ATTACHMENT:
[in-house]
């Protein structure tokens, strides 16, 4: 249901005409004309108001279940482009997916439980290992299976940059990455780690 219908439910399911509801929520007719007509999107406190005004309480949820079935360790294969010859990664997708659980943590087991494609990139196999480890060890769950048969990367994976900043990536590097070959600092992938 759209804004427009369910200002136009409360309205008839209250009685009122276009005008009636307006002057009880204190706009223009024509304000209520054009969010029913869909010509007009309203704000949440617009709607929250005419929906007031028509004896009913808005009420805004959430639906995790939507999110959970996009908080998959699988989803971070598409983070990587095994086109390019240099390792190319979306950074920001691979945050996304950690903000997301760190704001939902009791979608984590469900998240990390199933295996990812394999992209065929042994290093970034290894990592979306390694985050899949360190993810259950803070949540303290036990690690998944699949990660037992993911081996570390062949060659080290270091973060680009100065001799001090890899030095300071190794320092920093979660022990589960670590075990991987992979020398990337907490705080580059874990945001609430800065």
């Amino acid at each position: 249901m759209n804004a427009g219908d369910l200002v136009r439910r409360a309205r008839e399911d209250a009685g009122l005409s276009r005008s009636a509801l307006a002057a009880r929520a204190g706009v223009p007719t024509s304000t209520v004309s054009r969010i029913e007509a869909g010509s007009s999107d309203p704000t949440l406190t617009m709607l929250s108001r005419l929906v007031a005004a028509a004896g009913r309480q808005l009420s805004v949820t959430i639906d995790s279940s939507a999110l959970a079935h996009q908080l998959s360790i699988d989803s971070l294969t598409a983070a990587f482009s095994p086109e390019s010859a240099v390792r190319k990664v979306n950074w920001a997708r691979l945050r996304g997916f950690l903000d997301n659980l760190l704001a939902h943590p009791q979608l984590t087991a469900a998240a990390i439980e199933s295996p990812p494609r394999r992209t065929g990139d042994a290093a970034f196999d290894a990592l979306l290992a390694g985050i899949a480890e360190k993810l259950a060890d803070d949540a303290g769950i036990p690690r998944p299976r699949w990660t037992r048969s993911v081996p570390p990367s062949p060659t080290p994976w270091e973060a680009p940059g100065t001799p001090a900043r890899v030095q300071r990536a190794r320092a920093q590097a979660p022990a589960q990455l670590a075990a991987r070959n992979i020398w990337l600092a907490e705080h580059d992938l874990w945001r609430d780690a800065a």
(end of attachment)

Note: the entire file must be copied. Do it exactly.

[in-house]
């Protein structure tokens, strides 16, 4: 249901005409004309108001279940482009997916439980290992299976940059990455780690 219908439910399911509801929520007719007509999107406190005004309480949820079935360790294969010859990664997708659980943590087991494609990139196999480890060890769950048969990367994976900043990536590097070959600092992938 759209804004427009369910200002136009409360309205008839209250009685009122276009005008009636307006002057009880204190706009223009024509304000209520054009969010029913869909010509007009309203704000949440617009709607929250005419929906007031028509004896009913808005009420805004959430639906995790939507999110959970996009908080998959699988989803971070598409983070990587095994086109390019240099390792190319979306950074920001691979945050996304950690903000997301760190704001939902009791979608984590469900998240990390199933295996990812394999992209065929042994290093970034290894990592979306390694985050899949360190993810259950803070949540303290036990690690998944699949990660037992993911081996570390062949060659080290270091973060680009100065001799001090890899030095300071190794320092920093979660022990589960670590075990991987992979020398990337907490705080580059874990945001609430800065």
């Amino acid at each position: 249901m759209n804004a427009g219908d369910l200002v136009r439910r409360a309205r008839e399911d209250a009685g009122l005409s276009r005008s009636a509801l307006a002057a009880r929520a204190g706009v223009p007719t024509s304000t209520v004309s054009r969010i029913e007509a869909g010509s007009s999107d309203p704000t949440l406190t617009m709607l929250s108001r005419l929906v007031a005004a028509a004896g009913r309480q808005l009420s805004v949820t959430i639906d995790s279940s939507a999110l959970a079935h996009q908080l998959s360790i699988d989803s971070l294969t598409a983070a990587f482009s095994p086109e390019s010859a240099v390792r190319k990664v979306n950074w920001a997708r691979l945050r996304g997916f950690l903000d997301n659980l760190l704001a939902h943590p009791q979608l984590t087991a469900a998240a990390i439980e199933s295996p990812p494609r394999r992209t065929g990139d042994a290093a970034f196999d290894a990592l979306l290992a390694g985050i899949a480890e360190k993810l259950a060890d803070d949540a303290g769950i036990p690690r998944p299976r699949w990660t037992r048969s993911v081996p570390p990367s062949p060659t080290p994976w270091e973060a680009p940059g100065t001799p001090a900043r890899v030095q300071r990536a190794r320092a920093q590097a979660p022990a589960q990455l670590a075990a991987r070959n992979i020398w990337l600092a907490e705080h580059d992938l874990w945001r609430d780690a800065a």